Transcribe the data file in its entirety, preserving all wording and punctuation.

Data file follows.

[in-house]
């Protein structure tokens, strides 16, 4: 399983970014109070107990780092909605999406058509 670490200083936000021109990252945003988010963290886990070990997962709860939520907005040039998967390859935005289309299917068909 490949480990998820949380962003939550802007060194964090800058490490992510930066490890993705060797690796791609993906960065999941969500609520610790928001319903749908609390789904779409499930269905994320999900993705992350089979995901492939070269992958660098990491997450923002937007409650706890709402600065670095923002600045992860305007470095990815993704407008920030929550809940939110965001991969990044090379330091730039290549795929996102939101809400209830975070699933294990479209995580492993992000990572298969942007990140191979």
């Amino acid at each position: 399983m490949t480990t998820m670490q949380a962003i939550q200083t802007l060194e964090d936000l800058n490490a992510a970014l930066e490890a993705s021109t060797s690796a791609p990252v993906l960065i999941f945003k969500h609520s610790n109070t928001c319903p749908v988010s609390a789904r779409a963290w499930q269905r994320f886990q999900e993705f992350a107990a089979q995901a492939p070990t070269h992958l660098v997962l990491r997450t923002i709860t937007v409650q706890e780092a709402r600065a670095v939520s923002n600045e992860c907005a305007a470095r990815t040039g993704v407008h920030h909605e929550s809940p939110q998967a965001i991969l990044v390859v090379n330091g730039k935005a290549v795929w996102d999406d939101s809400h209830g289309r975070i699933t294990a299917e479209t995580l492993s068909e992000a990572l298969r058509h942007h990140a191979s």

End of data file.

[in-house]
């Protein structure tokens, strides 16, 4: 399983970014109070107990780092909605999406058509 670490200083936000021109990252945003988010963290886990070990997962709860939520907005040039998967390859935005289309299917068909 490949480990998820949380962003939550802007060194964090800058490490992510930066490890993705060797690796791609993906960065999941969500609520610790928001319903749908609390789904779409499930269905994320999900993705992350089979995901492939070269992958660098990491997450923002937007409650706890709402600065670095923002600045992860305007470095990815993704407008920030929550809940939110965001991969990044090379330091730039290549795929996102939101809400209830975070699933294990479209995580492993992000990572298969942007990140191979």
């Amino acid at each position: 399983m490949t480990t998820m670490q949380a962003i939550q200083t802007l060194e964090d936000l800058n490490a992510a970014l930066e490890a993705s021109t060797s690796a791609p990252v993906l960065i999941f945003k969500h609520s610790n109070t928001c319903p749908v988010s609390a789904r779409a963290w499930q269905r994320f886990q999900e993705f992350a107990a089979q995901a492939p070990t070269h992958l660098v997962l990491r997450t923002i709860t937007v409650q706890e780092a709402r600065a670095v939520s923002n600045e992860c907005a305007a470095r990815t040039g993704v407008h920030h909605e929550s809940p939110q998967a965001i991969l990044v390859v090379n330091g730039k935005a290549v795929w996102d999406d939101s809400h209830g289309r975070i699933t294990a299917e479209t995580l492993s068909e992000a990572l298969r058509h942007h990140a191979s």